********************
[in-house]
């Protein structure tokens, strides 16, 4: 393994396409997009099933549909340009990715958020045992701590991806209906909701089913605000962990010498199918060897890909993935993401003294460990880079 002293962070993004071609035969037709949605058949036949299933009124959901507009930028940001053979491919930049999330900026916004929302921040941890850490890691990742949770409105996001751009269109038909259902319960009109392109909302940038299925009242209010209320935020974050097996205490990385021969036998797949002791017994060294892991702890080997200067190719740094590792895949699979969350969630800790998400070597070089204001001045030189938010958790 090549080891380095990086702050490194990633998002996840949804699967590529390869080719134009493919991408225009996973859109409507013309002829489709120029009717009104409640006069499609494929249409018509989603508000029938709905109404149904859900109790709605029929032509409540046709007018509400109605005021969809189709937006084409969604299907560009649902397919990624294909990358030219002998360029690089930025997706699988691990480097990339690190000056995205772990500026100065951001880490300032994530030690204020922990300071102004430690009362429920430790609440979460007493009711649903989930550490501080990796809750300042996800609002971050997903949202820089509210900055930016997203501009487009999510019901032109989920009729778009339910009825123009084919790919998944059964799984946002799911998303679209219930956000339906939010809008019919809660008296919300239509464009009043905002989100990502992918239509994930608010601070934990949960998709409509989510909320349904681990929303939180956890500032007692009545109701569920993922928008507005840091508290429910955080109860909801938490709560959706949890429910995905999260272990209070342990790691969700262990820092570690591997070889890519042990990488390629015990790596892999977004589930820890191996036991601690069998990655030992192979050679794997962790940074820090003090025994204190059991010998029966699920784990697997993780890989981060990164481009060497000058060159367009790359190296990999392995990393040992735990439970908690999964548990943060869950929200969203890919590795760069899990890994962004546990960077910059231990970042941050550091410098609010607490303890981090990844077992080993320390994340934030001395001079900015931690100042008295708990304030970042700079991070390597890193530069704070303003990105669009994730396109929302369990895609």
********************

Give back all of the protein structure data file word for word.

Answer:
[in-house]
């Protein structure tokens, strides 16, 4: 393994396409997009099933549909340009990715958020045992701590991806209906909701089913605000962990010498199918060897890909993935993401003294460990880079 002293962070993004071609035969037709949605058949036949299933009124959901507009930028940001053979491919930049999330900026916004929302921040941890850490890691990742949770409105996001751009269109038909259902319960009109392109909302940038299925009242209010209320935020974050097996205490990385021969036998797949002791017994060294892991702890080997200067190719740094590792895949699979969350969630800790998400070597070089204001001045030189938010958790 090549080891380095990086702050490194990633998002996840949804699967590529390869080719134009493919991408225009996973859109409507013309002829489709120029009717009104409640006069499609494929249409018509989603508000029938709905109404149904859900109790709605029929032509409540046709007018509400109605005021969809189709937006084409969604299907560009649902397919990624294909990358030219002998360029690089930025997706699988691990480097990339690190000056995205772990500026100065951001880490300032994530030690204020922990300071102004430690009362429920430790609440979460007493009711649903989930550490501080990796809750300042996800609002971050997903949202820089509210900055930016997203501009487009999510019901032109989920009729778009339910009825123009084919790919998944059964799984946002799911998303679209219930956000339906939010809008019919809660008296919300239509464009009043905002989100990502992918239509994930608010601070934990949960998709409509989510909320349904681990929303939180956890500032007692009545109701569920993922928008507005840091508290429910955080109860909801938490709560959706949890429910995905999260272990209070342990790691969700262990820092570690591997070889890519042990990488390629015990790596892999977004589930820890191996036991601690069998990655030992192979050679794997962790940074820090003090025994204190059991010998029966699920784990697997993780890989981060990164481009060497000058060159367009790359190296990999392995990393040992735990439970908690999964548990943060869950929200969203890919590795760069899990890994962004546990960077910059231990970042941050550091410098609010607490303890981090990844077992080993320390994340934030001395001079900015931690100042008295708990304030970042700079991070390597890193530069704070303003990105669009994730396109929302369990895609």